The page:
Sizzle Simmer Sauté — Ottawa Lake Heritage Farm aims to be complete food resource

–by Jennifer Ruple

Jennifer Ruple

Cody Murnen is passionate about food. He’s passionate about where it comes from, how it’s grown and teaching others about it. The University of Toledo professor and substitute teacher at Washington Local Schools is the creator of Ottawa Lake Heritage Farm, a one-acre farm dedicated to sustainable techniques and philosophies. Located at 4337 Smith Rd., just across the Ohio-Michigan border, the farm is the result of two years of hard work by Murnen and his small crew. “I wanted to start a farm that was not only a resource for food but also a resource for learning what to do with it. There are a lot of health issues related to poor eating, and I wanted to teach people how to make themselves healthy with food,” he explained.


Murnen became interested in food while he was studying environmental science at UT. “I got involved with the UT Outdoor Classroom Garden and started learning about farming from the science aspect,” he said. After earning his master’s degree, Murnen spent six years in California where he participated in the World Wide Opportunities on Organic Farms (WWOOF) program. “As a WWOOFer, you basically volunteer and find farmers who need help. You can really pinpoint the style of farming you want to learn.”

When he returned to the Toledo area, Murnen had an opportunity to rent a home and a small section of land from friends of his family. At that point, he began to build Ottawa Lake Heritage Farm. Murnen maintains the farm mostly by himself, although he does get help from family and friends. “I recruited two students this year. I’m really trying to get the younger generation involved because there is a huge gap. I’m known as Farmer Cody at Whitmer High School,” he smiled.


Growing Environments
At Ottawa Lake Heritage Farm, crops are grown in three separate environments. In the field, Murnen grows plants such as carrots, green beans, kale, swiss chard, garlic, squash, cantaloupe and ground cherries. Heat-loving plants such as tomatoes, okra, cucumbers and peppers thrive in the hoop house which also allows the farm to produce throughout the colder months. An indoor environment is perfect for growing microgreens. “Each environment is managed differently, but they come together to help us offer a well-rounded variety of food,” said Murnen.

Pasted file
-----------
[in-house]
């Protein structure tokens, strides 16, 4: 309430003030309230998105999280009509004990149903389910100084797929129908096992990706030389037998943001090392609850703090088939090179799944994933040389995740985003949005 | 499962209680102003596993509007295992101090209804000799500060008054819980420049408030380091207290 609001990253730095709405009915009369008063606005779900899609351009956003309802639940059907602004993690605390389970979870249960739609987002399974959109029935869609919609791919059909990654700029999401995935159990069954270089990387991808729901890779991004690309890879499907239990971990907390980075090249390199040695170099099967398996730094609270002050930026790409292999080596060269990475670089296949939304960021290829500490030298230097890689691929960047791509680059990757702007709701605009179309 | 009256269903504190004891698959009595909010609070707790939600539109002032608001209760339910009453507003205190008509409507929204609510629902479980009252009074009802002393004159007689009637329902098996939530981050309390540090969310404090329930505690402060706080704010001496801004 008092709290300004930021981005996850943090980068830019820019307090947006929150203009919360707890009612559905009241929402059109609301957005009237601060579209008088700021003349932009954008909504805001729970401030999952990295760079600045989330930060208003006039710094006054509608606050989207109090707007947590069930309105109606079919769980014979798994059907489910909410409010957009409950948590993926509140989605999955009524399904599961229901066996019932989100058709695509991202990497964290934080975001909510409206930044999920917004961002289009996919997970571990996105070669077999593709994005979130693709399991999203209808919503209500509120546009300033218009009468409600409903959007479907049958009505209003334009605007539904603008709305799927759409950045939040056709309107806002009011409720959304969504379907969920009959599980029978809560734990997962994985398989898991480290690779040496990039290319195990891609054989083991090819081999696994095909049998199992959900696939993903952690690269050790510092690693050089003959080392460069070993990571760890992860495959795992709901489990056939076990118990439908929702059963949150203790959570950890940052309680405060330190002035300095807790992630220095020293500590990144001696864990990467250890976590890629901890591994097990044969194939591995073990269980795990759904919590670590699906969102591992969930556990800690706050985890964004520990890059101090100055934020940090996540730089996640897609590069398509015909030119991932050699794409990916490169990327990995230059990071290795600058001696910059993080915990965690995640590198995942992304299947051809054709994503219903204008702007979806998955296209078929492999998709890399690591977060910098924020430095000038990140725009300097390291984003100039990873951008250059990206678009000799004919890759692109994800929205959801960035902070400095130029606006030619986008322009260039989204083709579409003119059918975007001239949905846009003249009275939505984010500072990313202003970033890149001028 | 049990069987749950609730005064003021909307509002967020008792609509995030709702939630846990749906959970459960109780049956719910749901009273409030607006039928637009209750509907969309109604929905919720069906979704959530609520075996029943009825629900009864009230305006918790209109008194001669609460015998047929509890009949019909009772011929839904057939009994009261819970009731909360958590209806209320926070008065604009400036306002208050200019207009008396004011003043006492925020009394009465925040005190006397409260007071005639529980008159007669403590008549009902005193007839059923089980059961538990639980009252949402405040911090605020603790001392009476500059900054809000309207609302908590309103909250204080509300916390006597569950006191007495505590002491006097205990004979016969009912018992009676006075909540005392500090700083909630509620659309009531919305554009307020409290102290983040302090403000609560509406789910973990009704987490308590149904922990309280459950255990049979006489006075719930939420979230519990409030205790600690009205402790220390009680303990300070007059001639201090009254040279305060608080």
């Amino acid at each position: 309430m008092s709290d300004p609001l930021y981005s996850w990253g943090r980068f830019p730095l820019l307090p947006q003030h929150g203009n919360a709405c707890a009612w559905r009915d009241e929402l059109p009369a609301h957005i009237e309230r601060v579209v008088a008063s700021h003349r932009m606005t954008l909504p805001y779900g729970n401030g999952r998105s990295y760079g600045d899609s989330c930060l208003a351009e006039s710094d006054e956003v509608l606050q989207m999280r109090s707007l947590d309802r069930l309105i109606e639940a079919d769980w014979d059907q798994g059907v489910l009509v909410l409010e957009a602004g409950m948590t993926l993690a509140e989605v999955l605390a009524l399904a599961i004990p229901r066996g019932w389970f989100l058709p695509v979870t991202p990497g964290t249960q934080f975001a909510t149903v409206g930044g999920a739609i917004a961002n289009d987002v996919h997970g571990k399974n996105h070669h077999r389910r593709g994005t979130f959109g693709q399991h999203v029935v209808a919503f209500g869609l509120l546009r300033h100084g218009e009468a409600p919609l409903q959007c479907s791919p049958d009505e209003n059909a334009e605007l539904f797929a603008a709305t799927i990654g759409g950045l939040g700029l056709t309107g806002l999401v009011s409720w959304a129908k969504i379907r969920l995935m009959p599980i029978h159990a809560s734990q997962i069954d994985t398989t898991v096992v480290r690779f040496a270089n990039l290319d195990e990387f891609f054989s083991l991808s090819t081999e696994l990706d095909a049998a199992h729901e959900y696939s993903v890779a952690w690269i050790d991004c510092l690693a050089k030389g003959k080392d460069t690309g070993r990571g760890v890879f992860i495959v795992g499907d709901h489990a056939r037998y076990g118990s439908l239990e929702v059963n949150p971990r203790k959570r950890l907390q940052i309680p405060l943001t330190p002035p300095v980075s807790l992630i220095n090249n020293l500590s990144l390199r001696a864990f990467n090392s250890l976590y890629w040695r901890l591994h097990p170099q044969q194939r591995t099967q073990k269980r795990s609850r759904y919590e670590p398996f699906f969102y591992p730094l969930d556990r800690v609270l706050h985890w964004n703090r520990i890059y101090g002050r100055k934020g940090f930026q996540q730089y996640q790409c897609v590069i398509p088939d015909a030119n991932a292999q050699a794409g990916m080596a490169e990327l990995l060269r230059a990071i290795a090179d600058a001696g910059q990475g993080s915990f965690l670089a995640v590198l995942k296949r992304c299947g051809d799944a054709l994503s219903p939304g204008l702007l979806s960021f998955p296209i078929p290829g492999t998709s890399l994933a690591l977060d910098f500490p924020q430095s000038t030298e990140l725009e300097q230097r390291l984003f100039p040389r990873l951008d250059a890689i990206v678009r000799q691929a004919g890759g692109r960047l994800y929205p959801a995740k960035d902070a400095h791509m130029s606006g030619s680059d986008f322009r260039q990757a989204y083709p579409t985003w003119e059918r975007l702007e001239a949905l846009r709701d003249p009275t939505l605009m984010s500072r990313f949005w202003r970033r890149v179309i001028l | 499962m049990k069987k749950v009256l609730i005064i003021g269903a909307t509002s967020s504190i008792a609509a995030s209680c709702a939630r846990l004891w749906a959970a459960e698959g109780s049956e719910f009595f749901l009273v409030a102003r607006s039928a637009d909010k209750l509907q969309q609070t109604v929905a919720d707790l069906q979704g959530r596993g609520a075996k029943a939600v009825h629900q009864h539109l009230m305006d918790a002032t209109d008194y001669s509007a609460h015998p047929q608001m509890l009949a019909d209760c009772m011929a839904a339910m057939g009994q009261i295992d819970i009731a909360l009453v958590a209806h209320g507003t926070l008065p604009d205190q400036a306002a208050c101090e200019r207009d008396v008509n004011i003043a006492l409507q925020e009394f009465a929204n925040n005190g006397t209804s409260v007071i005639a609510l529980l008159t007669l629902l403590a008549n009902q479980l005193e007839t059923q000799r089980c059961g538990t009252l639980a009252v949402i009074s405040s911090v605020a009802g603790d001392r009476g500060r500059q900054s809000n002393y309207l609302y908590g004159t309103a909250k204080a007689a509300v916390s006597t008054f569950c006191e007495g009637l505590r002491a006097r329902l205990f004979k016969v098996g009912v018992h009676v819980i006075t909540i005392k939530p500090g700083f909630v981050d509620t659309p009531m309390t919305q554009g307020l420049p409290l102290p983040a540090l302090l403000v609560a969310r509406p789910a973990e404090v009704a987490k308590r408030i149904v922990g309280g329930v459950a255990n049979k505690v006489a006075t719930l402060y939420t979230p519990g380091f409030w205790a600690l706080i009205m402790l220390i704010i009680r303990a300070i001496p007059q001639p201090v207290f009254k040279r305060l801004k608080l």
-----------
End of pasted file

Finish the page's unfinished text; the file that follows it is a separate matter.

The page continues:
Ottawa Lake Heritage Farm is a regular vendor at the Sylvania Farmers Market on Tuesday afternoons and is a nomadic vendor at other area markets such as the downtown Toledo Farmers Market and its Westgate location. “We show up when we have enough product,” said Murnen.


Community Supported Agriculture
The farm’s main source of revenue comes from its Community Supported Agriculture (CSA) program, a program in which customers buy shares in the farm, and in return receive food each week. Because of its small-scale operation, Ottawa Lake Heritage Farm offers 16 shares on a first come, first serve basis. Each week, CSA members receive multiple bags containing vegetables, herbs and fruit. “Food never sits in our hands longer than 12 hours. We have to keep it moving so it’s really fresh,” Murnen said.

In addition, the farm works with local producers, so it can offer chicken, rabbit, eggs and even kombucha to its members. “We like to spoil our members. We want to be a complete, healthy food source,” he said.


Sustainable Techniques
Murnen believes in taking care of the earth. “We don’t use any tractors. We use a broad fork for small scale tilling, so we’re not disrupting the soil,” he explained. “We don’t spray intensive chemicals. We use natural predators like praying mantises and ladybugs to control aphids and other bugs to fight insects. We try to go as natural as we can.”

Murnen also encourages recycling and offers his CSA shares in reusable bags and baskets which members return each week. To cut down on fossil fuels, Murnen transports his vegetables to farmers markets in his Veggie Velo, a bicycle and trailer system. “With our sustainable practices we’re

really trying to build a culture of people who trust us and know us in terms of agriculture.”


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